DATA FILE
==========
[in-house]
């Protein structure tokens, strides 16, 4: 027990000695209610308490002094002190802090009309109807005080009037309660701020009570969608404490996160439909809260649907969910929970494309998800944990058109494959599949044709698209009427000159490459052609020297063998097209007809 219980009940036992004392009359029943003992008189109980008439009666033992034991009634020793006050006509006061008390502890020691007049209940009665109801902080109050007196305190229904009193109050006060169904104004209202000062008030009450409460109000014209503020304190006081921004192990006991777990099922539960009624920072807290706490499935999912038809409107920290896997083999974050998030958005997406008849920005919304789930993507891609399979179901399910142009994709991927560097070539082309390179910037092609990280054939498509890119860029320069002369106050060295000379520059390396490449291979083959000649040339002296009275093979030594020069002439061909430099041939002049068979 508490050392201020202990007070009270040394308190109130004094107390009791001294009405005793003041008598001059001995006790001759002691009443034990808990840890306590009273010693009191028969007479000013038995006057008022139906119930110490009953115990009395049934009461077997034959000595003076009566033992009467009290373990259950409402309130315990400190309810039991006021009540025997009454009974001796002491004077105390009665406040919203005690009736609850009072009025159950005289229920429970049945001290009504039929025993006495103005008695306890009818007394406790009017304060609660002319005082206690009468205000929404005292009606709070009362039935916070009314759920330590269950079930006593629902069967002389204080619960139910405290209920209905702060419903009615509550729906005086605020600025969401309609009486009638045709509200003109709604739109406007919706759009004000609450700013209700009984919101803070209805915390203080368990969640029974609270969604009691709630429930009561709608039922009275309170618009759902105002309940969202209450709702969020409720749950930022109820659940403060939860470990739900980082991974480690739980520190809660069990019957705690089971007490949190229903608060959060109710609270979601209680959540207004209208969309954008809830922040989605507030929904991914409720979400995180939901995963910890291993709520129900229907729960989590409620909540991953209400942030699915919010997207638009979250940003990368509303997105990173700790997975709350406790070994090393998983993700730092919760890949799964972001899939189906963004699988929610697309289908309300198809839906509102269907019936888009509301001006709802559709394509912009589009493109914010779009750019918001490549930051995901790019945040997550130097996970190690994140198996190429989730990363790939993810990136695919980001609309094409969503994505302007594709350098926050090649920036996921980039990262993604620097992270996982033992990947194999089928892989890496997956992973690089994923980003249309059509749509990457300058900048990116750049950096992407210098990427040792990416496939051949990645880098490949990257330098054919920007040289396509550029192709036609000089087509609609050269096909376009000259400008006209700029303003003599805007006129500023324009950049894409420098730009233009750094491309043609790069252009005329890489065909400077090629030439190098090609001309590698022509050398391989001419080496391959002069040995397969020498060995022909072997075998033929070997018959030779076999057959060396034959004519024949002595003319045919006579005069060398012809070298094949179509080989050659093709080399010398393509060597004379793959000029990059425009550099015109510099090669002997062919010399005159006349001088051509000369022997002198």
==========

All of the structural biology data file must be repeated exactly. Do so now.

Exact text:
[in-house]
């Protein structure tokens, strides 16, 4: 027990000695209610308490002094002190802090009309109807005080009037309660701020009570969608404490996160439909809260649907969910929970494309998800944990058109494959599949044709698209009427000159490459052609020297063998097209007809 219980009940036992004392009359029943003992008189109980008439009666033992034991009634020793006050006509006061008390502890020691007049209940009665109801902080109050007196305190229904009193109050006060169904104004209202000062008030009450409460109000014209503020304190006081921004192990006991777990099922539960009624920072807290706490499935999912038809409107920290896997083999974050998030958005997406008849920005919304789930993507891609399979179901399910142009994709991927560097070539082309390179910037092609990280054939498509890119860029320069002369106050060295000379520059390396490449291979083959000649040339002296009275093979030594020069002439061909430099041939002049068979 508490050392201020202990007070009270040394308190109130004094107390009791001294009405005793003041008598001059001995006790001759002691009443034990808990840890306590009273010693009191028969007479000013038995006057008022139906119930110490009953115990009395049934009461077997034959000595003076009566033992009467009290373990259950409402309130315990400190309810039991006021009540025997009454009974001796002491004077105390009665406040919203005690009736609850009072009025159950005289229920429970049945001290009504039929025993006495103005008695306890009818007394406790009017304060609660002319005082206690009468205000929404005292009606709070009362039935916070009314759920330590269950079930006593629902069967002389204080619960139910405290209920209905702060419903009615509550729906005086605020600025969401309609009486009638045709509200003109709604739109406007919706759009004000609450700013209700009984919101803070209805915390203080368990969640029974609270969604009691709630429930009561709608039922009275309170618009759902105002309940969202209450709702969020409720749950930022109820659940403060939860470990739900980082991974480690739980520190809660069990019957705690089971007490949190229903608060959060109710609270979601209680959540207004209208969309954008809830922040989605507030929904991914409720979400995180939901995963910890291993709520129900229907729960989590409620909540991953209400942030699915919010997207638009979250940003990368509303997105990173700790997975709350406790070994090393998983993700730092919760890949799964972001899939189906963004699988929610697309289908309300198809839906509102269907019936888009509301001006709802559709394509912009589009493109914010779009750019918001490549930051995901790019945040997550130097996970190690994140198996190429989730990363790939993810990136695919980001609309094409969503994505302007594709350098926050090649920036996921980039990262993604620097992270996982033992990947194999089928892989890496997956992973690089994923980003249309059509749509990457300058900048990116750049950096992407210098990427040792990416496939051949990645880098490949990257330098054919920007040289396509550029192709036609000089087509609609050269096909376009000259400008006209700029303003003599805007006129500023324009950049894409420098730009233009750094491309043609790069252009005329890489065909400077090629030439190098090609001309590698022509050398391989001419080496391959002069040995397969020498060995022909072997075998033929070997018959030779076999057959060396034959004519024949002595003319045919006579005069060398012809070298094949179509080989050659093709080399010398393509060597004379793959000029990059425009550099015109510099090669002997062919010399005159006349001088051509000369022997002198």